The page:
AuthorTopic: ROTSPRITE, useful tool  (Read 25031 times)

Offline lithander

  • 0001
  • *
  • Posts: 43
  • Karma: +0/-0
    • View Profile
    • www.pixelpracht.net

Re: ROTSPRITE, useful tool

Reply #20 on: April 29, 2011, 04:43:03 pm
I'm currently looking for a tool that allows me to rotate and rescale pixelart. Photoshop seems to do an awful job at that. Maybe I'm using it wrong but can I assume based on your positive reaction to the Rotsprite tool that there isn't any better tool for such tasks yet? If not, what exactly makes rescaling/transforming pixelart so hard to do that there are no decent tools for the job?

(Sorry if I sound ignorant. I tried a web-search on that topic but I didn't find usefull info on that topic.)

Offline Krice

  • 0001
  • *
  • Posts: 33
  • Karma: +0/-0
    • View Profile

Re: ROTSPRITE, useful tool

Reply #21 on: April 29, 2011, 08:10:19 pm
If not, what exactly makes rescaling/transforming pixelart so hard to do that there are no decent tools for the job?

It's the limited amount of data, in this case pixels.

Offline Dusty

  • 0100
  • ***
  • Posts: 1107
  • Karma: +0/-0
    • View Profile

Re: ROTSPRITE, useful tool

Reply #22 on: April 29, 2011, 08:54:27 pm
Aye, pixels are the small graphical units in computer graphics, and we just happen to be working with that. If you work with an image 1000x1000 pixels large, rotating and such is no problem because it has a lot more data to work with. However, an image 32x32 pixels large only provides so much data for the algorithms to work with, so it's a lot easier to mess up.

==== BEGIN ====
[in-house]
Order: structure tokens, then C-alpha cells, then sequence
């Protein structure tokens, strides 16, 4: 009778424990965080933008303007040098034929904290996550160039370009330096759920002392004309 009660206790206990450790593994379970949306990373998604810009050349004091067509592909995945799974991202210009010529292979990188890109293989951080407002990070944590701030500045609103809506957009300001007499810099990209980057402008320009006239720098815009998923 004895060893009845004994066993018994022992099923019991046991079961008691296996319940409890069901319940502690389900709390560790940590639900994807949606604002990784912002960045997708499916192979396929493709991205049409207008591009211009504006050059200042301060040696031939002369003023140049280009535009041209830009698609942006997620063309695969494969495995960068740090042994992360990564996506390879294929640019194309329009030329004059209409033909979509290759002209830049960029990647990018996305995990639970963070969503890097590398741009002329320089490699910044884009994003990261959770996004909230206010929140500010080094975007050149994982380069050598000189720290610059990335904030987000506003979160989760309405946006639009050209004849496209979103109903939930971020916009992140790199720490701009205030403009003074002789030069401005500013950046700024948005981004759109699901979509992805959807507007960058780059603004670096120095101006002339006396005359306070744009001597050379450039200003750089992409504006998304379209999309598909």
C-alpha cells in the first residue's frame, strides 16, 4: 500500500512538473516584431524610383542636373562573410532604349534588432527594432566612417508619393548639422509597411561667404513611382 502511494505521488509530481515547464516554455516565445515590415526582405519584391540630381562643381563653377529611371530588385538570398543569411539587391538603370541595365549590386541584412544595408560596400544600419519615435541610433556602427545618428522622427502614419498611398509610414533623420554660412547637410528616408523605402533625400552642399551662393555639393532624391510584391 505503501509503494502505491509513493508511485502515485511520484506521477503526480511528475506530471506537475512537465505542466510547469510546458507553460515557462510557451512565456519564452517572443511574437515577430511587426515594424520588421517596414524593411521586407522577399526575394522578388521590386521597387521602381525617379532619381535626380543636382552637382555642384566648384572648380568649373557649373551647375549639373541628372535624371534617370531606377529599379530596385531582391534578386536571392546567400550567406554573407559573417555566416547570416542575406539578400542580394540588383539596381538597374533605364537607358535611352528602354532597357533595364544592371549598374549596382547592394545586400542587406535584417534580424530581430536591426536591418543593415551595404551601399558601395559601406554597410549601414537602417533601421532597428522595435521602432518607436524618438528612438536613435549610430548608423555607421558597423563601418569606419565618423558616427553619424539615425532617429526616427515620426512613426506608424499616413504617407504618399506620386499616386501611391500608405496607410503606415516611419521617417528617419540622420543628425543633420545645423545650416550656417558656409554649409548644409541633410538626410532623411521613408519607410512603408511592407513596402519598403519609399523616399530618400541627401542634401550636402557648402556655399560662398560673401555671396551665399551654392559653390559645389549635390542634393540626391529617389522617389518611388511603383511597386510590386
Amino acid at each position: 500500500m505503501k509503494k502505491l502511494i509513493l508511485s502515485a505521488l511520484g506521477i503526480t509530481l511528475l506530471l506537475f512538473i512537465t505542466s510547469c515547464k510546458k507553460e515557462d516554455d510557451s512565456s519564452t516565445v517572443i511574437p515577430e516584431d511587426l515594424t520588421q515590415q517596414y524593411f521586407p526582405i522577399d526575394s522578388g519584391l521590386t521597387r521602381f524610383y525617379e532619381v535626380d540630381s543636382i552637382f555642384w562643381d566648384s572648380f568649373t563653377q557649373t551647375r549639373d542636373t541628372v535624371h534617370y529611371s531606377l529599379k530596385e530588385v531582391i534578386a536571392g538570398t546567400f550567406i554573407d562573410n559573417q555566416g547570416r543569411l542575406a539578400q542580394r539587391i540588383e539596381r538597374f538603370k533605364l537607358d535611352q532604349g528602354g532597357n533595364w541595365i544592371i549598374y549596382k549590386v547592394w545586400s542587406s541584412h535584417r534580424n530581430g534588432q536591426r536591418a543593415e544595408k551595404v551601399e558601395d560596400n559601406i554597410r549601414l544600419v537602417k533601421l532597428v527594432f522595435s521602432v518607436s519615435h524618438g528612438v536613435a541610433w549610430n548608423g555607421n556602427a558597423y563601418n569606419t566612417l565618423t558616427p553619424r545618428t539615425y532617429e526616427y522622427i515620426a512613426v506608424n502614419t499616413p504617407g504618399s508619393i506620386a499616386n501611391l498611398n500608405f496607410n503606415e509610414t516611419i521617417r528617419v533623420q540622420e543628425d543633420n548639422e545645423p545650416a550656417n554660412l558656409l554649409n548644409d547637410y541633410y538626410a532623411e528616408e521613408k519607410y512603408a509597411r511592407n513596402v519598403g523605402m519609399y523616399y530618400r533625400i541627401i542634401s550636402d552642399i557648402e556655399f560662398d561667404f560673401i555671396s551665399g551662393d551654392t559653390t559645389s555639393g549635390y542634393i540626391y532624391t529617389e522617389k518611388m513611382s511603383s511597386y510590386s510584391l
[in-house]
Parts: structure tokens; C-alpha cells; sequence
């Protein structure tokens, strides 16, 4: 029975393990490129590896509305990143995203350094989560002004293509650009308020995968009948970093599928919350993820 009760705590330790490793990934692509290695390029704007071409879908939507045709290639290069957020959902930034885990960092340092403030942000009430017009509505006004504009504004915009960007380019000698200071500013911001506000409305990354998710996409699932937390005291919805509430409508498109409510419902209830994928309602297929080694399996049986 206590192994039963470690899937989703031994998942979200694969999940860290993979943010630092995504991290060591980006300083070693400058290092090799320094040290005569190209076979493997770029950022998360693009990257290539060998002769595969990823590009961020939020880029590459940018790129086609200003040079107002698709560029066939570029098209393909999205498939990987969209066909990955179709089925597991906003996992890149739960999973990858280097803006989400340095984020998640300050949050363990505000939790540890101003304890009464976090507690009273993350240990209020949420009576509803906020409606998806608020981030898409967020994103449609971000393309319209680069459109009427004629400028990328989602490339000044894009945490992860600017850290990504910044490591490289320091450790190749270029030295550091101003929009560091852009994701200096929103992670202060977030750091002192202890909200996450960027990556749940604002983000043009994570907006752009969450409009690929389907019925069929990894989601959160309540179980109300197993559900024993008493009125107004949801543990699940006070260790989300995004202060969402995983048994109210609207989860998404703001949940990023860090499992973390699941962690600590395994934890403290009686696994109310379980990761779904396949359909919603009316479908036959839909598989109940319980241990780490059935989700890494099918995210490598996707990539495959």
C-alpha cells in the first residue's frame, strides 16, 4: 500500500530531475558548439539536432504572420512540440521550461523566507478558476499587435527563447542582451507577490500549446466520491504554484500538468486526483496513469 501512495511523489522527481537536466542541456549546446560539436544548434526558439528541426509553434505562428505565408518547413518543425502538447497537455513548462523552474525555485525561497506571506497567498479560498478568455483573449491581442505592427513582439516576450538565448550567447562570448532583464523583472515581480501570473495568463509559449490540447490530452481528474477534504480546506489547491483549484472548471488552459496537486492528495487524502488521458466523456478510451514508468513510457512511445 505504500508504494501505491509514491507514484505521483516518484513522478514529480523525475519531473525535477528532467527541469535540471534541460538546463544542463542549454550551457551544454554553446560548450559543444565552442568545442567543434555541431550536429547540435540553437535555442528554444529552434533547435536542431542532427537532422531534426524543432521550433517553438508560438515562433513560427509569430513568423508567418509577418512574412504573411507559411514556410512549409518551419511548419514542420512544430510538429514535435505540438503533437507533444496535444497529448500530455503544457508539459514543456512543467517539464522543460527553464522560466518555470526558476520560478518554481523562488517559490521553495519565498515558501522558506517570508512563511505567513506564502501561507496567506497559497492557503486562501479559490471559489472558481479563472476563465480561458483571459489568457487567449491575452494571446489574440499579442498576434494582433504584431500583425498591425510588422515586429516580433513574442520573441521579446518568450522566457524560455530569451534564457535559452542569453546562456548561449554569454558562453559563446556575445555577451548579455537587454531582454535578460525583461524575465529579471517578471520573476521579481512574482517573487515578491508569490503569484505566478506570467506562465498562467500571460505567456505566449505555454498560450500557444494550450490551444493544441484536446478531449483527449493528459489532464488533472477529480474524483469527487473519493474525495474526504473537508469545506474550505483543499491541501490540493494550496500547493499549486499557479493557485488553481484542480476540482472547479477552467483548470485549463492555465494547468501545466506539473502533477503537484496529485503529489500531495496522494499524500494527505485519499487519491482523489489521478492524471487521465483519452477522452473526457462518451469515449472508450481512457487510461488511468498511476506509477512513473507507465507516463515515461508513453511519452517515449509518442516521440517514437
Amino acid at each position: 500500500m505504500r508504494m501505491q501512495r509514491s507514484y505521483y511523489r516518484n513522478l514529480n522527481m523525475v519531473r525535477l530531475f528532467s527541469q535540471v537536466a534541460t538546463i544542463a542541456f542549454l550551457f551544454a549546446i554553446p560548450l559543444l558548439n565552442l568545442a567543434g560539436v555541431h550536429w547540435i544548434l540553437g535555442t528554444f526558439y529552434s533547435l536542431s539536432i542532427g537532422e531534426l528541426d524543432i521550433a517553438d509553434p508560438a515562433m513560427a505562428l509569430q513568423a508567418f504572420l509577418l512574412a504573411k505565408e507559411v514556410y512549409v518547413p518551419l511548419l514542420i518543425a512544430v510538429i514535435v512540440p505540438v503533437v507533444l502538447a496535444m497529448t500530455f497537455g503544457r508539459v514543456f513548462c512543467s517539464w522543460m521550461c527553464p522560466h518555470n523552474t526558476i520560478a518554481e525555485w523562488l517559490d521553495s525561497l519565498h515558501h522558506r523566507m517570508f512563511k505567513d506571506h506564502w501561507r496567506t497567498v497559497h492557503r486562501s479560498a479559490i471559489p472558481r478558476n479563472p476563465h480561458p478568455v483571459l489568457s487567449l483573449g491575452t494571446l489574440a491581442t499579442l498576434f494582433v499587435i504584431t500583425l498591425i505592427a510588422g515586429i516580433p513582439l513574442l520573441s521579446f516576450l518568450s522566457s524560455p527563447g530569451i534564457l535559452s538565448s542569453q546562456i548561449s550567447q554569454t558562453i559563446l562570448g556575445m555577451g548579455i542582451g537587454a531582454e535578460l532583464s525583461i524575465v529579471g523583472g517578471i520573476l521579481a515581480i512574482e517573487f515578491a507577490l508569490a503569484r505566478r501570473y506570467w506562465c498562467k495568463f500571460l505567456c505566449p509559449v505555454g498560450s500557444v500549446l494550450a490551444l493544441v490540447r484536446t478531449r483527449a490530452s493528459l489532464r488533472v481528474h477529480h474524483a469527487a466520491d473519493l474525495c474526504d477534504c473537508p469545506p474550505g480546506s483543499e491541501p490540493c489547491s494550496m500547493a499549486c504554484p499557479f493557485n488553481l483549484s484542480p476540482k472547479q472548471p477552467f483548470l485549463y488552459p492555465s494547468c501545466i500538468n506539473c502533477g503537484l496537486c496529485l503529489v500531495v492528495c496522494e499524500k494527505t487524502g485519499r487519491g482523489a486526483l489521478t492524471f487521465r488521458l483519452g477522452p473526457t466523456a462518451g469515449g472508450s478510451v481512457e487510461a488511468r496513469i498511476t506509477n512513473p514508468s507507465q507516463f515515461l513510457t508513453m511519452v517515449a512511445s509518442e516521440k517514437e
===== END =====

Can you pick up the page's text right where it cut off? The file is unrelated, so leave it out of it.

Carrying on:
In fact, I'm pretty sure what rotsprite does(from what I remember reading) is scale it up 4x and then rotate it, then scale it back down.

Offline Ai

  • 0100
  • ***
  • Posts: 1057
  • Karma: +2/-0
  • finti
    • http://pixeljoint.com/pixels/profile.asp?id=1996
    • finticemo
    • View Profile

Re: ROTSPRITE, useful tool

Reply #23 on: April 30, 2011, 12:45:38 am
It also includes some use of the scale2x algo and some restoration of certain kinds of 'corner/point' pixels.

I concluded it wasn't good enough quality for me (because of the amount of fiddling involved -- generating multiple fractionally different rotations and manually comparing them visually to pick the a good result).

making a more cooperative algo that doesn't require anywhere near as much manual work is on my agenda.
If you insist on being pessimistic about your own abilities, consider also being pessimistic about the accuracy of that pessimistic judgement.

Offline lithander

  • 0001
  • *
  • Posts: 43
  • Karma: +0/-0
    • View Profile
    • www.pixelpracht.net

Re: ROTSPRITE, useful tool

Reply #24 on: April 30, 2011, 12:51:21 am
Well, I understand that Nearest Neighbour produces undesirable artefacts: The source image is allready highly aliased (loss of information due to low sample frequency) and thus the nearest neighbours color isn't necessarily the best. To find the best more neighbouring pixels have to be evaluated.